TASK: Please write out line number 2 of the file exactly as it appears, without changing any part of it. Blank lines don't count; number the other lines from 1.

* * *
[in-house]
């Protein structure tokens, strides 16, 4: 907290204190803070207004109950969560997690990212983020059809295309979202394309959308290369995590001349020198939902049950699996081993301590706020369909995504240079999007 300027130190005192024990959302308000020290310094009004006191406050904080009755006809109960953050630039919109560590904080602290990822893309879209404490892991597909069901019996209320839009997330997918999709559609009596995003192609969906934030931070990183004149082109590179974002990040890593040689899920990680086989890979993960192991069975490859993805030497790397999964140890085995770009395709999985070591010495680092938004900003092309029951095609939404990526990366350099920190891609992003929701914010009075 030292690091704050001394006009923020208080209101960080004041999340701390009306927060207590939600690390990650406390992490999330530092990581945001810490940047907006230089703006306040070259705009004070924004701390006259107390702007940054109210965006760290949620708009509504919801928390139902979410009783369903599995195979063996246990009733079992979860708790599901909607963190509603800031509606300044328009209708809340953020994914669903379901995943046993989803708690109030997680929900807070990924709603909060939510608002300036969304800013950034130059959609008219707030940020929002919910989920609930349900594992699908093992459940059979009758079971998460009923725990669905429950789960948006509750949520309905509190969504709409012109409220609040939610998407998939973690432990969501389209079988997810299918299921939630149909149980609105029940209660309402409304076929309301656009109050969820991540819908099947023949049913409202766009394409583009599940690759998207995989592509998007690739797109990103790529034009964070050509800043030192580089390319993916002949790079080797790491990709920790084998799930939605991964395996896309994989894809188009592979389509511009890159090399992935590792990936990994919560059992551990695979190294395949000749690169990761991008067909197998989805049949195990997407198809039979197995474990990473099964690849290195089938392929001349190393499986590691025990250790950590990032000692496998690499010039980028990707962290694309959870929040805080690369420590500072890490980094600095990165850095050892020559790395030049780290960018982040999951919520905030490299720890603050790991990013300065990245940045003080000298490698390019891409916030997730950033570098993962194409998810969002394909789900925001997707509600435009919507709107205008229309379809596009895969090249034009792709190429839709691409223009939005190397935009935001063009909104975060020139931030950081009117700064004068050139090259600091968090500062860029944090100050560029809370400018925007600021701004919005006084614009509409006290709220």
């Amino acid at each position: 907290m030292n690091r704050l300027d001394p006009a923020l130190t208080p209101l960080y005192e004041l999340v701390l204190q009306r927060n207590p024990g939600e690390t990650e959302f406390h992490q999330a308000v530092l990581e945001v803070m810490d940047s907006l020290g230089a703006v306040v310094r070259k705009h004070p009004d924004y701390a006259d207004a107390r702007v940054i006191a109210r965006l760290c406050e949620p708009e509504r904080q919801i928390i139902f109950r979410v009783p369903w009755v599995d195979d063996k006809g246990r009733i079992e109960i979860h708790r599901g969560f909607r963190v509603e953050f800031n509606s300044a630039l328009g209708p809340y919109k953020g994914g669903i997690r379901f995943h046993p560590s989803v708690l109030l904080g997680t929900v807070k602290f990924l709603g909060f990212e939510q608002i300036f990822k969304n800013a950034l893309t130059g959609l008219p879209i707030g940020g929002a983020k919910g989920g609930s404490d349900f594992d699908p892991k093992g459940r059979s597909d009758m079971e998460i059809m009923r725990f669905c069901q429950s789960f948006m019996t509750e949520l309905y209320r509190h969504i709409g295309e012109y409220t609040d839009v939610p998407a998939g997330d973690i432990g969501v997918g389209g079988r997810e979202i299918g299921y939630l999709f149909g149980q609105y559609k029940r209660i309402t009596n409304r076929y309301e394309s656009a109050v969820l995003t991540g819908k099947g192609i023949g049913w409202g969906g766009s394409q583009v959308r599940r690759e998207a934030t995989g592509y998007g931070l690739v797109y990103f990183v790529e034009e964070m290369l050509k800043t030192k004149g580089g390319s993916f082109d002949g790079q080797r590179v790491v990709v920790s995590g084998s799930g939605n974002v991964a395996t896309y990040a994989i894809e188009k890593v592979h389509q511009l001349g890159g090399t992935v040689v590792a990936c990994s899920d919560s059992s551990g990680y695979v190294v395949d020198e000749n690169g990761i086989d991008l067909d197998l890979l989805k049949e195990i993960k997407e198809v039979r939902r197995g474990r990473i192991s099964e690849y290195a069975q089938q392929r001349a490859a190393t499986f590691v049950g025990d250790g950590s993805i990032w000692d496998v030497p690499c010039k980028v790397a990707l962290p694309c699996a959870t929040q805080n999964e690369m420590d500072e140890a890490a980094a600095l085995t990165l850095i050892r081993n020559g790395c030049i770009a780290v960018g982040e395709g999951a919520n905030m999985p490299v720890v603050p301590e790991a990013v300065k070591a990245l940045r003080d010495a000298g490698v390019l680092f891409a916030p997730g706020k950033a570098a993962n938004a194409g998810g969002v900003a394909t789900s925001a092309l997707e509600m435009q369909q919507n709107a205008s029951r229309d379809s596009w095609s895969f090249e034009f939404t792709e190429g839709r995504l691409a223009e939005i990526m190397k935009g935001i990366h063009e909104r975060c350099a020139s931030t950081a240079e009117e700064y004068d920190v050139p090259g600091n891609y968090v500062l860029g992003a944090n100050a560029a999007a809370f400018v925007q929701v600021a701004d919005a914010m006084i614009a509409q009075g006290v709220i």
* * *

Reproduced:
């Protein structure tokens, strides 16, 4: 907290204190803070207004109950969560997690990212983020059809295309979202394309959308290369995590001349020198939902049950699996081993301590706020369909995504240079999007 300027130190005192024990959302308000020290310094009004006191406050904080009755006809109960953050630039919109560590904080602290990822893309879209404490892991597909069901019996209320839009997330997918999709559609009596995003192609969906934030931070990183004149082109590179974002990040890593040689899920990680086989890979993960192991069975490859993805030497790397999964140890085995770009395709999985070591010495680092938004900003092309029951095609939404990526990366350099920190891609992003929701914010009075 030292690091704050001394006009923020208080209101960080004041999340701390009306927060207590939600690390990650406390992490999330530092990581945001810490940047907006230089703006306040070259705009004070924004701390006259107390702007940054109210965006760290949620708009509504919801928390139902979410009783369903599995195979063996246990009733079992979860708790599901909607963190509603800031509606300044328009209708809340953020994914669903379901995943046993989803708690109030997680929900807070990924709603909060939510608002300036969304800013950034130059959609008219707030940020929002919910989920609930349900594992699908093992459940059979009758079971998460009923725990669905429950789960948006509750949520309905509190969504709409012109409220609040939610998407998939973690432990969501389209079988997810299918299921939630149909149980609105029940209660309402409304076929309301656009109050969820991540819908099947023949049913409202766009394409583009599940690759998207995989592509998007690739797109990103790529034009964070050509800043030192580089390319993916002949790079080797790491990709920790084998799930939605991964395996896309994989894809188009592979389509511009890159090399992935590792990936990994919560059992551990695979190294395949000749690169990761991008067909197998989805049949195990997407198809039979197995474990990473099964690849290195089938392929001349190393499986590691025990250790950590990032000692496998690499010039980028990707962290694309959870929040805080690369420590500072890490980094600095990165850095050892020559790395030049780290960018982040999951919520905030490299720890603050790991990013300065990245940045003080000298490698390019891409916030997730950033570098993962194409998810969002394909789900925001997707509600435009919507709107205008229309379809596009895969090249034009792709190429839709691409223009939005190397935009935001063009909104975060020139931030950081009117700064004068050139090259600091968090500062860029944090100050560029809370400018925007600021701004919005006084614009509409006290709220």